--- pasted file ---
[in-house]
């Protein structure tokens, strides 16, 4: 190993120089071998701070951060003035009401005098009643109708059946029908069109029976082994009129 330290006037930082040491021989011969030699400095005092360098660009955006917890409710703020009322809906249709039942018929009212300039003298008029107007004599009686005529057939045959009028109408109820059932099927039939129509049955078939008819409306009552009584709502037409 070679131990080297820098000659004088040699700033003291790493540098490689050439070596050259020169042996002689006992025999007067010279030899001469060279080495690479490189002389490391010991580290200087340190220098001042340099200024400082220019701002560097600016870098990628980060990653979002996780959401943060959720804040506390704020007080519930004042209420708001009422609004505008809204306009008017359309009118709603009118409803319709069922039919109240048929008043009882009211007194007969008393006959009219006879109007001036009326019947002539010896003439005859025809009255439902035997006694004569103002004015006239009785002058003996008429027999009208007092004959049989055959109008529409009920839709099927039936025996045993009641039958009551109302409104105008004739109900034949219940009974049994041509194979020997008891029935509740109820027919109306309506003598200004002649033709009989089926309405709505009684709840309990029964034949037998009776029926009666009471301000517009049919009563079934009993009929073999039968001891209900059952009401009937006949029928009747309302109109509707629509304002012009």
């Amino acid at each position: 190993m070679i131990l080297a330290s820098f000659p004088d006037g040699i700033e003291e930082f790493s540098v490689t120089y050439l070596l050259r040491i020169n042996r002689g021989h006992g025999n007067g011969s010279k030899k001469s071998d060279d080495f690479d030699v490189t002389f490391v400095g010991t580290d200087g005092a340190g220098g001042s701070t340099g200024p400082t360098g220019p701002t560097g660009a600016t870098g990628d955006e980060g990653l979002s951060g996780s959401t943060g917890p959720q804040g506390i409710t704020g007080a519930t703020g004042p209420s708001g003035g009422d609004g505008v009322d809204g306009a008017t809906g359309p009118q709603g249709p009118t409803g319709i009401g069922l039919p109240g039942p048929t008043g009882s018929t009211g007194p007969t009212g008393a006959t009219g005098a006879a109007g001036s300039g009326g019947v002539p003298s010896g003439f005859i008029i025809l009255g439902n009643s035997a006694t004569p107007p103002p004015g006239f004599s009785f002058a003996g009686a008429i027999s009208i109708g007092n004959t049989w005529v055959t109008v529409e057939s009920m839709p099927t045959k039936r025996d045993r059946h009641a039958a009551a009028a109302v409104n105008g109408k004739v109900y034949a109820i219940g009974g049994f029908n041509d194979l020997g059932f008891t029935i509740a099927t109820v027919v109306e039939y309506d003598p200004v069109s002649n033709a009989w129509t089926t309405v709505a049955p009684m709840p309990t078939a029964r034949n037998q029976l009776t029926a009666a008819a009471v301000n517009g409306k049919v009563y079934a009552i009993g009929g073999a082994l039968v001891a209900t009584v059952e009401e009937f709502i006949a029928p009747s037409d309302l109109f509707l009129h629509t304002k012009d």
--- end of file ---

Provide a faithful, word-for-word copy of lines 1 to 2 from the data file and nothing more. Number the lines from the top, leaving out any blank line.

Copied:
[in-house]
């Protein structure tokens, strides 16, 4: 190993120089071998701070951060003035009401005098009643109708059946029908069109029976082994009129 330290006037930082040491021989011969030699400095005092360098660009955006917890409710703020009322809906249709039942018929009212300039003298008029107007004599009686005529057939045959009028109408109820059932099927039939129509049955078939008819409306009552009584709502037409 070679131990080297820098000659004088040699700033003291790493540098490689050439070596050259020169042996002689006992025999007067010279030899001469060279080495690479490189002389490391010991580290200087340190220098001042340099200024400082220019701002560097600016870098990628980060990653979002996780959401943060959720804040506390704020007080519930004042209420708001009422609004505008809204306009008017359309009118709603009118409803319709069922039919109240048929008043009882009211007194007969008393006959009219006879109007001036009326019947002539010896003439005859025809009255439902035997006694004569103002004015006239009785002058003996008429027999009208007092004959049989055959109008529409009920839709099927039936025996045993009641039958009551109302409104105008004739109900034949219940009974049994041509194979020997008891029935509740109820027919109306309506003598200004002649033709009989089926309405709505009684709840309990029964034949037998009776029926009666009471301000517009049919009563079934009993009929073999039968001891209900059952009401009937006949029928009747309302109109509707629509304002012009």